Dogs are people too! And just like people, dogs have an uncanny way of expressing themselves through facial expressions. However, dogs use their facial expressions in very different ways than humans which can often lead to serious misinterpretations. For example, a dog licking its lips doesn’t necessarily mean it’s hungry but rather it’s a sign that the dog is anxious. The same goes for yawning. People tend to yawn when they are bored or tired, but dogs yawn as a way to calm themselves when in a stressful situation. Lastly, one of the most confusing facial expressions dogs can make is the act of smiling. To someone who is unfamiliar with dogs, this can seem quite scary. When a dog bares its teeth at you, it’s often seen as a sign of aggression or showing off their weapons. But as mentioned previously, dog communication is complex and you must take into account all the different forms of communication the dog can use. A dog baring their teeth is only aggressive if it’s accompanied by a growl, snarl, drool, and/or a hostile posture (we’ll cover that shortly). Essentially, dogs don’t simply use one form of communication, but rather the combination of every form of communication they have at their disposal to both express themselves and understand the world around them. 

Posture

Similar to humans, dogs’ use of posture is an essential aspect of their overall body language. Posture can relay both a dogs’ intention or mood based on how they position their overall body. For example, if a dog is experiencing fear or stress it will cower and/or hunch itself down toward the ground trying to make itself seem as small as possible. On the contrary, if dogs are angry or trying to be intimidating, they will make themselves look as big as possible. They may straighten their back, puff out their chest, and stand as tall as they can. A dog will do all of this simply to convey one message or feeling. Body language is one the most reliable forms of communication they have to work with, so they use it well! In short, pay more attention to how your dog positions themselves in order to better understand how your dog feels. For a more detailed explanation of dog body language, check out the American Kennel Club Website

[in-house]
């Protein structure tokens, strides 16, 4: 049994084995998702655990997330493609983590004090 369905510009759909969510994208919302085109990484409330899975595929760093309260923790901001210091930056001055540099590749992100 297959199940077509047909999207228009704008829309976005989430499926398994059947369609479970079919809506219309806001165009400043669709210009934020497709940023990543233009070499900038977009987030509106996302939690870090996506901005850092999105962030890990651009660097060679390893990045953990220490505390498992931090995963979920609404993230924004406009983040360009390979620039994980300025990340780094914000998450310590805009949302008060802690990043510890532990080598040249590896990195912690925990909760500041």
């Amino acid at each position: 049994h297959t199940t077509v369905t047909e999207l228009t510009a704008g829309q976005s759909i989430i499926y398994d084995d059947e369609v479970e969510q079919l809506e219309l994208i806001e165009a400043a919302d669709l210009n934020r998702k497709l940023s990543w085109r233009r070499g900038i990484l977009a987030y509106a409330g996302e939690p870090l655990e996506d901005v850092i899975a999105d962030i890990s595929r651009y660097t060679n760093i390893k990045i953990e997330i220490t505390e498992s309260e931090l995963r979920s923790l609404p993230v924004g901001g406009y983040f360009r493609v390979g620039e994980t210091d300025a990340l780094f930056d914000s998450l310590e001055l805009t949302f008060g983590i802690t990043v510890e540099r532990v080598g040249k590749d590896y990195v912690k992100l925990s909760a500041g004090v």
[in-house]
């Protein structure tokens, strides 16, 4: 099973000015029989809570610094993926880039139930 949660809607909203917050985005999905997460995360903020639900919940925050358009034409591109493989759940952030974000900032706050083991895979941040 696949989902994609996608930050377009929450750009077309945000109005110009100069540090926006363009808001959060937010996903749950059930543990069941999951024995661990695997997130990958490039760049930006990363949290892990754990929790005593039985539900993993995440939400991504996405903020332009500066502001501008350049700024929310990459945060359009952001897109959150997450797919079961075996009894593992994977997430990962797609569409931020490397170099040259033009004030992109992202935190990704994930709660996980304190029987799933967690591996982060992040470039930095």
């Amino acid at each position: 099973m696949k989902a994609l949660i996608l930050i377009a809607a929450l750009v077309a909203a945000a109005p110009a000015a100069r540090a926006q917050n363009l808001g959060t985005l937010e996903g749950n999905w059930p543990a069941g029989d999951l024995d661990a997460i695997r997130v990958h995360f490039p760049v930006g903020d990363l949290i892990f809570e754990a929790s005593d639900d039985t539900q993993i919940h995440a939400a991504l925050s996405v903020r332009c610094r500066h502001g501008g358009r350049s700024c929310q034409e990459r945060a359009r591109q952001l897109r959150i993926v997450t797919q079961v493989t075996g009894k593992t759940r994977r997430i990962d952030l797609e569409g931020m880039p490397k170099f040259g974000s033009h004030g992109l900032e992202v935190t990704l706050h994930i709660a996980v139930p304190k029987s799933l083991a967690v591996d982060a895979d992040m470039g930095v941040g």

The Big Picture

In order to better understand your dog and the messages they are trying to convey, take everything they are doing into account. From body language, to facial expressions, and even the tone of their barks. They all mean something different! Through the combination of all these different mediums, dogs have literally developed their own language. Although we may not be fluent in dog language, it’s still important for us to try our best in learning and understanding their language. Why? We need to know our limits and boundaries with each dog, especially for us as a professional pet sitting company. The best part? Knowing these signs and cues help us form stronger bonds with our furry friends and that’s what we’re all about! To learn more about how to understand and communicate with dogs, check out our previous article called National Train Your Dog Month.